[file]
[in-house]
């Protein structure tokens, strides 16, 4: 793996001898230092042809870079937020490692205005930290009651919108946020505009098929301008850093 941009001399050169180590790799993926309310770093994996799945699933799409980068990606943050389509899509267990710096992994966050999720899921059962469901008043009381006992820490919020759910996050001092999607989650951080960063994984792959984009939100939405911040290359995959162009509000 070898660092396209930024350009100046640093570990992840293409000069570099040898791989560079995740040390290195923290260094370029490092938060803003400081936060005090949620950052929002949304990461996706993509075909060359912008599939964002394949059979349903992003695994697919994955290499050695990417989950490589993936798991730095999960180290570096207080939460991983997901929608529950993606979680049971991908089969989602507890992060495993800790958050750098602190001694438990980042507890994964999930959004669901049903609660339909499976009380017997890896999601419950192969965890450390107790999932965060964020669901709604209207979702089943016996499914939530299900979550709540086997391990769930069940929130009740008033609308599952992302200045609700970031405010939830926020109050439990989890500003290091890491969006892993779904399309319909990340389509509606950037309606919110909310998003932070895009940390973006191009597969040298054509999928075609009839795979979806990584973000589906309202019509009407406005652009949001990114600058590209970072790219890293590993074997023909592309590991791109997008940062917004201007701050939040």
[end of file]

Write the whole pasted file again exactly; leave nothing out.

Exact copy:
[in-house]
């Protein structure tokens, strides 16, 4: 793996001898230092042809870079937020490692205005930290009651919108946020505009098929301008850093 941009001399050169180590790799993926309310770093994996799945699933799409980068990606943050389509899509267990710096992994966050999720899921059962469901008043009381006992820490919020759910996050001092999607989650951080960063994984792959984009939100939405911040290359995959162009509000 070898660092396209930024350009100046640093570990992840293409000069570099040898791989560079995740040390290195923290260094370029490092938060803003400081936060005090949620950052929002949304990461996706993509075909060359912008599939964002394949059979349903992003695994697919994955290499050695990417989950490589993936798991730095999960180290570096207080939460991983997901929608529950993606979680049971991908089969989602507890992060495993800790958050750098602190001694438990980042507890994964999930959004669901049903609660339909499976009380017997890896999601419950192969965890450390107790999932965060964020669901709604209207979702089943016996499914939530299900979550709540086997391990769930069940929130009740008033609308599952992302200045609700970031405010939830926020109050439990989890500003290091890491969006892993779904399309319909990340389509509606950037309606919110909310998003932070895009940390973006191009597969040298054509999928075609009839795979979806990584973000589906309202019509009407406005652009949001990114600058590209970072790219890293590993074997023909592309590991791109997008940062917004201007701050939040």